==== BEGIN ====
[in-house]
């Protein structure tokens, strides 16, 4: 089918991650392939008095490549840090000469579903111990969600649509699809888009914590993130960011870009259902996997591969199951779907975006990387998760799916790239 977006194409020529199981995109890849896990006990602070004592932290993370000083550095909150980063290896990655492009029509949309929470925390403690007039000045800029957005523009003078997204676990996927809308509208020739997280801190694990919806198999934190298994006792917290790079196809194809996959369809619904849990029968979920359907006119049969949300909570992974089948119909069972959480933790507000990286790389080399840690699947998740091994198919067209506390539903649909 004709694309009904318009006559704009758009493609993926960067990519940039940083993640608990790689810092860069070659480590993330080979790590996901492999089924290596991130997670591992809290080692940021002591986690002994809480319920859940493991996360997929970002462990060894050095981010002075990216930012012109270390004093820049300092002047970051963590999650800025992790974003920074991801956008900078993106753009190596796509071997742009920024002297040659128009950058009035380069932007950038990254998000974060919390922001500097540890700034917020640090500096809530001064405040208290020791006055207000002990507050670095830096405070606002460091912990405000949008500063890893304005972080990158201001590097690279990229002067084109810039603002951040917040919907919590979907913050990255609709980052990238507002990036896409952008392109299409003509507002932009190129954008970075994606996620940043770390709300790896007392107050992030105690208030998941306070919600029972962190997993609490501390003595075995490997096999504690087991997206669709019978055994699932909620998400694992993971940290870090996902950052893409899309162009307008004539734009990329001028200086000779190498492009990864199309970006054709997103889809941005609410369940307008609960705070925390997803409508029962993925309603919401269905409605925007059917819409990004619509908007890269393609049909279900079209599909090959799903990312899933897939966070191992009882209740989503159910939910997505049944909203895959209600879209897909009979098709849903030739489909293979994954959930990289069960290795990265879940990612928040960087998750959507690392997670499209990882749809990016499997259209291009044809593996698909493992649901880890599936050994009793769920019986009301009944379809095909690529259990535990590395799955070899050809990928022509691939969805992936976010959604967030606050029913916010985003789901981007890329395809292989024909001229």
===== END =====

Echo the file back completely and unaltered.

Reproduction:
[in-house]
């Protein structure tokens, strides 16, 4: 089918991650392939008095490549840090000469579903111990969600649509699809888009914590993130960011870009259902996997591969199951779907975006990387998760799916790239 977006194409020529199981995109890849896990006990602070004592932290993370000083550095909150980063290896990655492009029509949309929470925390403690007039000045800029957005523009003078997204676990996927809308509208020739997280801190694990919806198999934190298994006792917290790079196809194809996959369809619904849990029968979920359907006119049969949300909570992974089948119909069972959480933790507000990286790389080399840690699947998740091994198919067209506390539903649909 004709694309009904318009006559704009758009493609993926960067990519940039940083993640608990790689810092860069070659480590993330080979790590996901492999089924290596991130997670591992809290080692940021002591986690002994809480319920859940493991996360997929970002462990060894050095981010002075990216930012012109270390004093820049300092002047970051963590999650800025992790974003920074991801956008900078993106753009190596796509071997742009920024002297040659128009950058009035380069932007950038990254998000974060919390922001500097540890700034917020640090500096809530001064405040208290020791006055207000002990507050670095830096405070606002460091912990405000949008500063890893304005972080990158201001590097690279990229002067084109810039603002951040917040919907919590979907913050990255609709980052990238507002990036896409952008392109299409003509507002932009190129954008970075994606996620940043770390709300790896007392107050992030105690208030998941306070919600029972962190997993609490501390003595075995490997096999504690087991997206669709019978055994699932909620998400694992993971940290870090996902950052893409899309162009307008004539734009990329001028200086000779190498492009990864199309970006054709997103889809941005609410369940307008609960705070925390997803409508029962993925309603919401269905409605925007059917819409990004619509908007890269393609049909279900079209599909090959799903990312899933897939966070191992009882209740989503159910939910997505049944909203895959209600879209897909009979098709849903030739489909293979994954959930990289069960290795990265879940990612928040960087998750959507690392997670499209990882749809990016499997259209291009044809593996698909493992649901880890599936050994009793769920019986009301009944379809095909690529259990535990590395799955070899050809990928022509691939969805992936976010959604967030606050029913916010985003789901981007890329395809292989024909001229």